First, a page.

Engineering Change Management – Shouldn’t This Be Easier?


Engineering change managementAlmost daily I read about supply chain challenges and the increasing complexities driven in part by demand volatility and unexpected supply disruptions. As much as we strive to improve forecast accuracy, nobody can predict the future and the events that will throw plans out of balance. Managing and responding to unexpected change rapidly and effectively is a competitive advantage. However, dealing with engineering changes seems to be harder than it should be. Why? Because it’s one of the few changes we know about in advance that requires an engineering change management process.

Engineering changes are implemented for different reasons – everything from product enhancements, cost savings and meeting regulatory standards. In any case, regardless of the priority of the change, someone in the organization knows the change is on its way. That someone is the Engineer. Unfortunately, since engineers rarely talk to supply chain planners, this seemingly easy type of change causes headaches for both groups. Engineers typically don’t ask if there’s material and capacity available to hit engineering change dates, so it turns into a surprise when those engineering change notice (ECN) dates are missed. Supply chain planners are managing a change that to them, goes under the radar and causes excess or shortage conditions. While touring an aircraft assembly facility, I asked a production manager what the key was for hitting delivery commitments. Without hesitation he blurted, “stopping the engineering changes.” With shortages comes missed deliveries, and in most industries – particularly the aerospace industry – that means big dollars in late delivery penalties.

Well, what if engineers and supply chain planners had meaningful conversations? By that I mean more than just sitting together at the company holiday party. What if the data associated with engineering changes was connected to all the other supply chain data? What if there were alerts identifying risk associated with new ECNs or schedule changes on existing ECNs? What if you could simulate multiple cutover dates simultaneously and see impact on excess, shortage conditions, cost and delivery, then collaborate to drive a consensus on the optimal cutover date?

Bringing engineering and supply chain together would drive significant benefits, including improved inventory utilization, reduced expediting, and minimum impact to schedules and more accurate commitments to ECN dates. If the engineering data is connected to supply chain data and processes, then those meaningful conversations can happen. Engineering and supply chain can work together to identify the operational impact of selecting particular effectivity dates for selected engineering changes to determine the effectivity timing that maximizes alignment with performance objectives. There is no easy button for managing engineering changes, but connecting engineering to your supply chain data and processes is the start to a more valuable relationship between two very different groups.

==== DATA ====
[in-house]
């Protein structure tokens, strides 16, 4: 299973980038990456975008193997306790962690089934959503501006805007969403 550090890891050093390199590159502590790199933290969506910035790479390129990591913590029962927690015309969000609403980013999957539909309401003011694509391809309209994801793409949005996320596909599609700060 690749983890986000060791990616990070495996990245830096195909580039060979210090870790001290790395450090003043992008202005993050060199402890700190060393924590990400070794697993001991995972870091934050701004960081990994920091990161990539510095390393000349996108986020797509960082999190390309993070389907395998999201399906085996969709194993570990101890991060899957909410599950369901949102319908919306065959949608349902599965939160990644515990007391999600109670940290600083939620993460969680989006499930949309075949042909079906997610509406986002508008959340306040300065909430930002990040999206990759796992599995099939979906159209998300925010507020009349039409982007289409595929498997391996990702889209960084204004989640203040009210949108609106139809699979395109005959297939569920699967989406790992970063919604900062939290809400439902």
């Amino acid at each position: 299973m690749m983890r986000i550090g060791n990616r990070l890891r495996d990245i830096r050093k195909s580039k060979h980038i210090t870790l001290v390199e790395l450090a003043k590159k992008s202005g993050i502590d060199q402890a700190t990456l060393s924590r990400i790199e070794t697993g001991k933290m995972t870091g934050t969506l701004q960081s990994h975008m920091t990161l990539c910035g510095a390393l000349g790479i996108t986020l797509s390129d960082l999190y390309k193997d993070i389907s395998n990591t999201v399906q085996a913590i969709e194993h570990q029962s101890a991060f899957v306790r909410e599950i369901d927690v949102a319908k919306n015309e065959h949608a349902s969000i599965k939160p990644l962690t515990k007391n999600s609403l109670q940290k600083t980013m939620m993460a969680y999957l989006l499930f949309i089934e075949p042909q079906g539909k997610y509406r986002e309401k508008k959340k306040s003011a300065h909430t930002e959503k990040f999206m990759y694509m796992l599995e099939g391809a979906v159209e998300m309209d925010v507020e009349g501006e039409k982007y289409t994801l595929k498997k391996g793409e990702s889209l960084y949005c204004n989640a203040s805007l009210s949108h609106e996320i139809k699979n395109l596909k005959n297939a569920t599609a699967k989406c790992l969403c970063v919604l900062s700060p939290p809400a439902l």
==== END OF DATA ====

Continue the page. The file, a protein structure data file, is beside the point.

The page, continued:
What has your company done to foster collaboration between engineering and supply chain? Let us know in the comments area below.


Bill DuBois has enjoyed over 20 years with Kinaxis in a number of roles including his current position as Director of Product and Marketing Content. Prior to his move to Marketing, Bill was a Senior Business Consultant providing pre-sales support to the Kinaxis Sales Team. This included developing and delivering “stand-out” product demonstrations, delivering ROI analysis and conducting pilot projects for prospective customers. Prior to joining Kinaxis, Bill gained 12 years of manufacturing, supply chain and lean experience while with Boeing of Canada. Bill is APICS CPIM certified. And as a qualified APICS instructor, Bill has developed and delivered APICS courses in material planning, master scheduling, capacity management and just-in-time. Bill has also developed and delivered Lean education and training packages for all levels of personnel. Bill studied Electronics Technology at Algonquin College in Ottawa, Ontario, Canada. Bill is also the host of our home-grown Stevie Award Winning Late Late Supply Chain Show. The Late Late Supply Chain Show videos can be found on the Just for Laughs section of the Supply Chain Expert Community. With top-ten list in hand, Bill keys up his late show antics appealing to a broad base of supply chain professionals — those who can laugh at the chaos of their daily lives. Bill has won the plaudits of critics — all one of them – and has proven himself in the ratings — first in Late Late Supply Chain shows! And Bill won’t stop until “this order has been filled.” Check him out for yourself!

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  1. I totally agree, currently supply chain improvement are stepwise only. I am working on a engineering design approach for supply chains and the product that travel then, and it is indeed very promising.
    Marcel Ludema

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